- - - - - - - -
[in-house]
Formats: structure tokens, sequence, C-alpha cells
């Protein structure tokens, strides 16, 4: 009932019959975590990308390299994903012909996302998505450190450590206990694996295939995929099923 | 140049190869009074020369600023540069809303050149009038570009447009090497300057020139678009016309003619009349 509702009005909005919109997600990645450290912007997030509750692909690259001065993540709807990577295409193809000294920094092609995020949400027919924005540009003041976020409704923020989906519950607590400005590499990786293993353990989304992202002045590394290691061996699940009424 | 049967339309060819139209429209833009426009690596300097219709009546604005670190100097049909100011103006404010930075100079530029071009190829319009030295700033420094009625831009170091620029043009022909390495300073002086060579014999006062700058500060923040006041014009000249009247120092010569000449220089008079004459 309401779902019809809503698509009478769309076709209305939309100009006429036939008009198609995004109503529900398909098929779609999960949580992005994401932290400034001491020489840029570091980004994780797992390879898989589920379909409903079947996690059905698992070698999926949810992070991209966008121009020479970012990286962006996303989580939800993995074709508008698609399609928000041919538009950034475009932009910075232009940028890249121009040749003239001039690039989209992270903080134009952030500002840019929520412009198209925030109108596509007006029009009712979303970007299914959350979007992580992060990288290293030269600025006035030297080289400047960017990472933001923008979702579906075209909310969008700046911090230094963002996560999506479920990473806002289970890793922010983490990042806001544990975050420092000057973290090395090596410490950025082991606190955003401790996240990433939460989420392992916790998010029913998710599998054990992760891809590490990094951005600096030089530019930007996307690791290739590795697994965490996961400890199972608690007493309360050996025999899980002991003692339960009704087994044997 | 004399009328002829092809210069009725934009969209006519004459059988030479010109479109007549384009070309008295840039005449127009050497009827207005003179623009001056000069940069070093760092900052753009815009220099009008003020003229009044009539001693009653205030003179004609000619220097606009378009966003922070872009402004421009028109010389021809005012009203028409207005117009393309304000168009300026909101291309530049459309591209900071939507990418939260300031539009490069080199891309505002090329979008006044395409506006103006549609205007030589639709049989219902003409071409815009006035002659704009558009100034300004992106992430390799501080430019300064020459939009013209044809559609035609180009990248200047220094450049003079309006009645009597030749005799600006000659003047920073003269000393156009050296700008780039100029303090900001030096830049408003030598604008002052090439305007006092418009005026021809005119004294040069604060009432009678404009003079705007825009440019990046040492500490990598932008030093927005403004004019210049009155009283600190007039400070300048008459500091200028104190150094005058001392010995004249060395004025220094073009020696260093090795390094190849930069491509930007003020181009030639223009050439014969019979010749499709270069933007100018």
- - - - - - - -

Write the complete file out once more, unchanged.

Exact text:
[in-house]
Formats: structure tokens, sequence, C-alpha cells
């Protein structure tokens, strides 16, 4: 009932019959975590990308390299994903012909996302998505450190450590206990694996295939995929099923 | 140049190869009074020369600023540069809303050149009038570009447009090497300057020139678009016309003619009349 509702009005909005919109997600990645450290912007997030509750692909690259001065993540709807990577295409193809000294920094092609995020949400027919924005540009003041976020409704923020989906519950607590400005590499990786293993353990989304992202002045590394290691061996699940009424 | 049967339309060819139209429209833009426009690596300097219709009546604005670190100097049909100011103006404010930075100079530029071009190829319009030295700033420094009625831009170091620029043009022909390495300073002086060579014999006062700058500060923040006041014009000249009247120092010569000449220089008079004459 309401779902019809809503698509009478769309076709209305939309100009006429036939008009198609995004109503529900398909098929779609999960949580992005994401932290400034001491020489840029570091980004994780797992390879898989589920379909409903079947996690059905698992070698999926949810992070991209966008121009020479970012990286962006996303989580939800993995074709508008698609399609928000041919538009950034475009932009910075232009940028890249121009040749003239001039690039989209992270903080134009952030500002840019929520412009198209925030109108596509007006029009009712979303970007299914959350979007992580992060990288290293030269600025006035030297080289400047960017990472933001923008979702579906075209909310969008700046911090230094963002996560999506479920990473806002289970890793922010983490990042806001544990975050420092000057973290090395090596410490950025082991606190955003401790996240990433939460989420392992916790998010029913998710599998054990992760891809590490990094951005600096030089530019930007996307690791290739590795697994965490996961400890199972608690007493309360050996025999899980002991003692339960009704087994044997 | 004399009328002829092809210069009725934009969209006519004459059988030479010109479109007549384009070309008295840039005449127009050497009827207005003179623009001056000069940069070093760092900052753009815009220099009008003020003229009044009539001693009653205030003179004609000619220097606009378009966003922070872009402004421009028109010389021809005012009203028409207005117009393309304000168009300026909101291309530049459309591209900071939507990418939260300031539009490069080199891309505002090329979008006044395409506006103006549609205007030589639709049989219902003409071409815009006035002659704009558009100034300004992106992430390799501080430019300064020459939009013209044809559609035609180009990248200047220094450049003079309006009645009597030749005799600006000659003047920073003269000393156009050296700008780039100029303090900001030096830049408003030598604008002052090439305007006092418009005026021809005119004294040069604060009432009678404009003079705007825009440019990046040492500490990598932008030093927005403004004019210049009155009283600190007039400070300048008459500091200028104190150094005058001392010995004249060395004025220094073009020696260093090795390094190849930069491509930007003020181009030639223009050439014969019979010749499709270069933007100018």